Bitcoin privacy experts are far from impressed with a recently circling slideshow-style privacy report that puts Taproot, a likely upcoming upgrade to Bitcoin, in the crosshairs.
The Taproot upgrade will boost Bitcoin’s privacy and scalability. The years-in-the-making upgrade has been applauded by Bitcoin’s most active developers, with the community being invited numerous times to test and scrutinize it. Plus, in an unprecedented move for large Bitcoin upgrades, the majority of bitcoin miners are now signaling support for the upgrade.
Against this backdrop comes a new report from blockchain explorer Blockchair’s lead developer Nikita Zhavoronkov, who has released several privacy-oriented tools. He argues that because Taproot introduces a new “script” to Bitcoin – which dictates under which conditions coins can be spent – the Taproot coins will become distinguishable from other bitcoins.
Read more: Bitcoin’s Future: Exactly How a Coming Upgrade Could Improve Privacy and Scaling
Zhavoronkov, who has developed a reputation for his frequent criticism of Bitcoin, now appears to have one goal: to stop the upgrade.
But Bitcoin privacy experts pointedly disagree with Zhakoronkov’s claim that Taproot isn’t up to snuff.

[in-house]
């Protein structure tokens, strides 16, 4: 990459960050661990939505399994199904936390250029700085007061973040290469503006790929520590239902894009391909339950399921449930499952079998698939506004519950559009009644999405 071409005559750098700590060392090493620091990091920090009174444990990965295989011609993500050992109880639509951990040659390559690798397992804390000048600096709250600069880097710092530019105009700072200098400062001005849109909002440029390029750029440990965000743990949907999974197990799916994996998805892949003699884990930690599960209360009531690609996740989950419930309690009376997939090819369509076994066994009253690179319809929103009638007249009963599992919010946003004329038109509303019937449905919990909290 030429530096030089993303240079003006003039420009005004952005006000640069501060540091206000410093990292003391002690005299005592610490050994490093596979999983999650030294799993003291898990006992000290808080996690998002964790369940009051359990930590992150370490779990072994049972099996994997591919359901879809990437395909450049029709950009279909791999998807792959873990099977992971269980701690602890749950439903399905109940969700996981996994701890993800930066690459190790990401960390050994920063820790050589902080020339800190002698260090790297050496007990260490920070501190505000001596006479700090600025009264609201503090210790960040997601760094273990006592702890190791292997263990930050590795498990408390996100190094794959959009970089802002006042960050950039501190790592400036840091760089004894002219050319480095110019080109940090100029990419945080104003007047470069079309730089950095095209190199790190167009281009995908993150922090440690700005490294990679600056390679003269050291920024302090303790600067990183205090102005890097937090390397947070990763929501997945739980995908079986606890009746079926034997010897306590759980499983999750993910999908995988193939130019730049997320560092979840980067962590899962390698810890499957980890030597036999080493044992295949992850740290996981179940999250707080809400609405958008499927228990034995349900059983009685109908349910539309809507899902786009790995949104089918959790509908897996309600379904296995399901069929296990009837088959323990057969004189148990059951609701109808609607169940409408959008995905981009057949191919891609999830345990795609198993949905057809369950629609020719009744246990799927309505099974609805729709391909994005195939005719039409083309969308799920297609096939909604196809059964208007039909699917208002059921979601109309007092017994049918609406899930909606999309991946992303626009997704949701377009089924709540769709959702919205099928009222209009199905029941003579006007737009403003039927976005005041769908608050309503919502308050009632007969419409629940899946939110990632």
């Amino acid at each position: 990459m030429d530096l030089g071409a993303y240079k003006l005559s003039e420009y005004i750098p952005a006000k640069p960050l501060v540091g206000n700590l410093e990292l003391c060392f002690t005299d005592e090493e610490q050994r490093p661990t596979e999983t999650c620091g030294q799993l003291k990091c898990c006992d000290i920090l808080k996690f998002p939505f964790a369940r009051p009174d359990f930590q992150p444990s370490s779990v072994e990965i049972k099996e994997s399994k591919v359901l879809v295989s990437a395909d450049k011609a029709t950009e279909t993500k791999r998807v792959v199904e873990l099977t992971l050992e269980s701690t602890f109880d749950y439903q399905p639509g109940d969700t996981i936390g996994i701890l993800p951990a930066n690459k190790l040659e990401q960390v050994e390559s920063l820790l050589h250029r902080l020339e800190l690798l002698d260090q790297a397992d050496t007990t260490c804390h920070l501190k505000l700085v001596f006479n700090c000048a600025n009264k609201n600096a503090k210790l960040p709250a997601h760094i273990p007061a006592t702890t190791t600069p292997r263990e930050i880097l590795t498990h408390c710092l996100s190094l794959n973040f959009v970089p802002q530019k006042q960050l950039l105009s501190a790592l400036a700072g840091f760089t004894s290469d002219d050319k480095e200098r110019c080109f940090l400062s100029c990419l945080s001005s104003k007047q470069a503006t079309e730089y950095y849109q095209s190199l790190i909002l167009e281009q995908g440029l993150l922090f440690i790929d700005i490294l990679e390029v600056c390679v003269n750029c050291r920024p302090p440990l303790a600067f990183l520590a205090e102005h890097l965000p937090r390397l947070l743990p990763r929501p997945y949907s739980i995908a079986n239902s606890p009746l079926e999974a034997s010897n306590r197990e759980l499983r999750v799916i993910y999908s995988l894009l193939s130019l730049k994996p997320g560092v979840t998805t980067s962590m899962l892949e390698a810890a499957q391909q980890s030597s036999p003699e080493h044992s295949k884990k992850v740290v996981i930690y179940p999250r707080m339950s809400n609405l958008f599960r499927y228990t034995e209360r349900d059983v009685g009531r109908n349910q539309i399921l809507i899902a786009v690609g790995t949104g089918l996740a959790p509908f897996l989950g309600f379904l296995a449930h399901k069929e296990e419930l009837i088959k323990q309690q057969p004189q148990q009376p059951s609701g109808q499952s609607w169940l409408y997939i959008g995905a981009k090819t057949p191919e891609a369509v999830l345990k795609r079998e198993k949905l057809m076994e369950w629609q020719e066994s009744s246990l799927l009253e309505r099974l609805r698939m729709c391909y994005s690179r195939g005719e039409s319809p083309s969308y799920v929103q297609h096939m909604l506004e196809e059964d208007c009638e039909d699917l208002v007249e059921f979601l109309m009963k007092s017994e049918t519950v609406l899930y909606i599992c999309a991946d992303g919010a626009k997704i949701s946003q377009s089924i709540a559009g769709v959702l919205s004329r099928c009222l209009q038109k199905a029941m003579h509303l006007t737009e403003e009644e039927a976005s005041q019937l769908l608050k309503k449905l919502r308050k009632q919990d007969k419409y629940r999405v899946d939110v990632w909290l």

“I think the ‘research’ sucks, to put it bluntly,” said Bitcoin privacy expert Chris Belcher, who works on Bitcoin privacy projects CoinSwap and JoinMarket). In an email to CoinDesk, he argued that, ironically, what Zhavoronkov proposes – to stop Taproot – would harm Bitcoin privacy in the long term.
“What Nikita describes is a non-issue,” pseudonymous bitcoin educator and privacy guru 6102 told CoinDesk.
Veteran bitcoin developer Greg Maxwell, who invented Taproot, went so far as to go on Reddit and call Zhavoronkov’s research an “attack,” warning, “Be informed and don’t let malicious actors sow FUD in an effort to hurt Bitcoin users.”
Let’s dive into the details a bit. Taproot will enable new rules, known as scripts, for locking up coins. Bitcoin has many types of scripts. The most common is just the rule that Bitcoin cannot be sent to someone else unless the user uses a private key to sign it and send it along. But there are others, such as the rule that two-of-three specific users need to sign the transaction to move the coins elsewhere.